Self-portrait by Alberto Giacometti. James Lord writes in his introduction, “He works in a state of intimate excitement with his materials, his long strong functional hands never still, never quite clean of contact with his work … The figures and objects are seen by the artist not as pretexts but as ends in themselves and are to be seen similarly by us.”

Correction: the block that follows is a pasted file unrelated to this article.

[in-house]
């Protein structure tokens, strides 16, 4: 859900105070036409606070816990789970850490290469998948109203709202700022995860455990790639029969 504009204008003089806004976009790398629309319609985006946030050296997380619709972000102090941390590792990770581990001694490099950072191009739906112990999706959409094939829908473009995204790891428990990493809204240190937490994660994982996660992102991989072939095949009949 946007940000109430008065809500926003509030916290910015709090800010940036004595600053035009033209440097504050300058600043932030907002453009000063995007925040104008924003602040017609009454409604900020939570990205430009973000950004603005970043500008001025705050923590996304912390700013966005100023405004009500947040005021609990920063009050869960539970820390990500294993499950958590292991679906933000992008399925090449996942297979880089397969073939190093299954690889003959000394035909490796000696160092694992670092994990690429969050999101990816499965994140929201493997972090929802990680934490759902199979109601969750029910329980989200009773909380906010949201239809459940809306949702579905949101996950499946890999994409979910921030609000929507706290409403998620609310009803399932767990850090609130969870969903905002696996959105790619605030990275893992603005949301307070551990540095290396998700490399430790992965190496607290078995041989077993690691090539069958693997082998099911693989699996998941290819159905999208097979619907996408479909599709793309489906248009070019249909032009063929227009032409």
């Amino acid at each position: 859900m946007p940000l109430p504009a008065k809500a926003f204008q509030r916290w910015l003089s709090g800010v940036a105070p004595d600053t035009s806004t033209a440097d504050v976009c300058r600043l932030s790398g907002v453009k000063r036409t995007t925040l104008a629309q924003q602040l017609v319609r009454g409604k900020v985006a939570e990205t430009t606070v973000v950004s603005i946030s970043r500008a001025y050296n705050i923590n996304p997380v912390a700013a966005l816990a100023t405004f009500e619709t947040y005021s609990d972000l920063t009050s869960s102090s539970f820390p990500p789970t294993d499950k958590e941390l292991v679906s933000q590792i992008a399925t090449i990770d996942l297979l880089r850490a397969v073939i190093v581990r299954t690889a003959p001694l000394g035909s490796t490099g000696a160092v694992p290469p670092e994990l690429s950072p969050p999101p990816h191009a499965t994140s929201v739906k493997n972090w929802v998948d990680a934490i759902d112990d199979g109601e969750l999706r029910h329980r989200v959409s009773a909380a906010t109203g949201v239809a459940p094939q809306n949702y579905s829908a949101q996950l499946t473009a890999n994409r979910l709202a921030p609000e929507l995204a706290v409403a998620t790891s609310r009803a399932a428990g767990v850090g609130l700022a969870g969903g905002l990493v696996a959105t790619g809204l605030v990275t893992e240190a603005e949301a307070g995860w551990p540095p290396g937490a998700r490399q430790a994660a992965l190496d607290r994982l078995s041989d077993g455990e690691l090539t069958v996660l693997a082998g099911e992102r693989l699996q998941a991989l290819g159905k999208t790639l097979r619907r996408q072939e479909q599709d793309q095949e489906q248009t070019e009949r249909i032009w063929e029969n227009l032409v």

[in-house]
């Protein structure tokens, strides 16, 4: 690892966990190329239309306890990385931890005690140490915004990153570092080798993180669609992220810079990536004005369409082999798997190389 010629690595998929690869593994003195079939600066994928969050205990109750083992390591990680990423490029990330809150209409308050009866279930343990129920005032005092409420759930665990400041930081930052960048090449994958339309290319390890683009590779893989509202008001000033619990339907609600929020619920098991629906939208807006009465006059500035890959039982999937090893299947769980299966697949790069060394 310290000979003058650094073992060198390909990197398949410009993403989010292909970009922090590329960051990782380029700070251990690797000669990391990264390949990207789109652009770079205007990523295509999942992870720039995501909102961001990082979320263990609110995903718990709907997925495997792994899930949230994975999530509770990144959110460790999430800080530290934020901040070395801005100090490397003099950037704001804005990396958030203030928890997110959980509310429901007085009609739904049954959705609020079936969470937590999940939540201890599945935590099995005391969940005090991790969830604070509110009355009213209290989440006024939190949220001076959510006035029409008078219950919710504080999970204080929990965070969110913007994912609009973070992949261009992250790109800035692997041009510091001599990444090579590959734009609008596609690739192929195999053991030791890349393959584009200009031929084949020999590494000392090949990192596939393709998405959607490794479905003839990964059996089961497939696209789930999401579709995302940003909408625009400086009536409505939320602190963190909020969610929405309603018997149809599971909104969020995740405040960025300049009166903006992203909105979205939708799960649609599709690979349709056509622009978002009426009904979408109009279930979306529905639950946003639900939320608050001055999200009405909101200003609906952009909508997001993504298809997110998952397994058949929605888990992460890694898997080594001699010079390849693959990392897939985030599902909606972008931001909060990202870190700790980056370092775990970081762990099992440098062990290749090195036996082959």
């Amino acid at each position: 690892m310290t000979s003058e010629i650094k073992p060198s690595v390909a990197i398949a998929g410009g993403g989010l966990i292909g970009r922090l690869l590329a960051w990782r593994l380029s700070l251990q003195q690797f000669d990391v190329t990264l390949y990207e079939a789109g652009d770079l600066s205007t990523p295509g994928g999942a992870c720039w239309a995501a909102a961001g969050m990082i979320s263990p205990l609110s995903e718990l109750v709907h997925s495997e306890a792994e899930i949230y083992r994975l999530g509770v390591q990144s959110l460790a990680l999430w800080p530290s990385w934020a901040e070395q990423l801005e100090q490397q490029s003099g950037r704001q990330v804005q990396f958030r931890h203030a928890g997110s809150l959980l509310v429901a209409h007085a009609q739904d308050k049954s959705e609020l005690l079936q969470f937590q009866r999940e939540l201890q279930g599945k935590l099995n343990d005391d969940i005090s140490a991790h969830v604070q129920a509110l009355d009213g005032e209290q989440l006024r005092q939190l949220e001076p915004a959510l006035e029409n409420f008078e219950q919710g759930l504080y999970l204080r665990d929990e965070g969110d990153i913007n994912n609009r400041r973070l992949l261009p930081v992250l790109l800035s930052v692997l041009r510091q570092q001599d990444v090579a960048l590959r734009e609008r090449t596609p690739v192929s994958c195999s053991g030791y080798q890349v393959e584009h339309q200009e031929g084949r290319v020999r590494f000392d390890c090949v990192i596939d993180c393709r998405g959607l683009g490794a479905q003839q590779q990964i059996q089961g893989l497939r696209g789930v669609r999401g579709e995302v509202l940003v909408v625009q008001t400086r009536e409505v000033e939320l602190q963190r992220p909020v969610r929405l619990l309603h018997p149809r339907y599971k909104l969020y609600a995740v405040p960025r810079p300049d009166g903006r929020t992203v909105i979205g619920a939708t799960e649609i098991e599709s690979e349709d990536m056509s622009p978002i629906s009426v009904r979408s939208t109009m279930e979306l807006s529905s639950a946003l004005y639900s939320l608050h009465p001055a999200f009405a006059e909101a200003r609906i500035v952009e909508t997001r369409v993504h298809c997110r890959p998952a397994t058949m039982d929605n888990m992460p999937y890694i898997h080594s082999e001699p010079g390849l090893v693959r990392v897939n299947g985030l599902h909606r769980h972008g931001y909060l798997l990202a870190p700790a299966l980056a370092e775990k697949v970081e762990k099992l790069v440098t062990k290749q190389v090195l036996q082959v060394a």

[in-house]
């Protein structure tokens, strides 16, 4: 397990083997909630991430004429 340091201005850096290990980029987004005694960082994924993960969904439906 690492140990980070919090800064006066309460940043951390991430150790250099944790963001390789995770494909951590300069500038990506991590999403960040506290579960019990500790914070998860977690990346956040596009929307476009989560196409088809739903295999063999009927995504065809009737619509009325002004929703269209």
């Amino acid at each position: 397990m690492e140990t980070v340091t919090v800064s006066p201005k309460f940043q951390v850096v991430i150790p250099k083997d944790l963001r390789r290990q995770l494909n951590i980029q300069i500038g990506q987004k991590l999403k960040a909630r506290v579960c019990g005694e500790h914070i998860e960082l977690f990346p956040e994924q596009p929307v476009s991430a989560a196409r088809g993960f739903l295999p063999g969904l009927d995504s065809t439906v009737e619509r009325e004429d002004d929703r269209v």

"Humor is an antidote to — or at least an analgesic for — a condition we’re all suffering from. I would call this condition clarity, not depression; humor and depression are two different, but not mutually exclusive, responses to it. I know we’re told to regard depression as a disease, its victims no different from people who succumb to cancer or diabetes. But because it’s a disease whose symptoms take the shape of ideas, it can get hard to parse out pathology from worldview. The Harvard psychologist Daniel Gilbert once told me that “there are people who have no delusions; they’re called clinically depressed.” Depression’s insights aren’t necessarily invalid; they’re just not helpful. Depression uses clarity as an instrument of torture; humor uses it as a setup. Comedy tells us, “But wait — that’s not the good part.” Depression condemns the world, and us, as hateful; laughter is a way of forgiving it, and ourselves, for being so."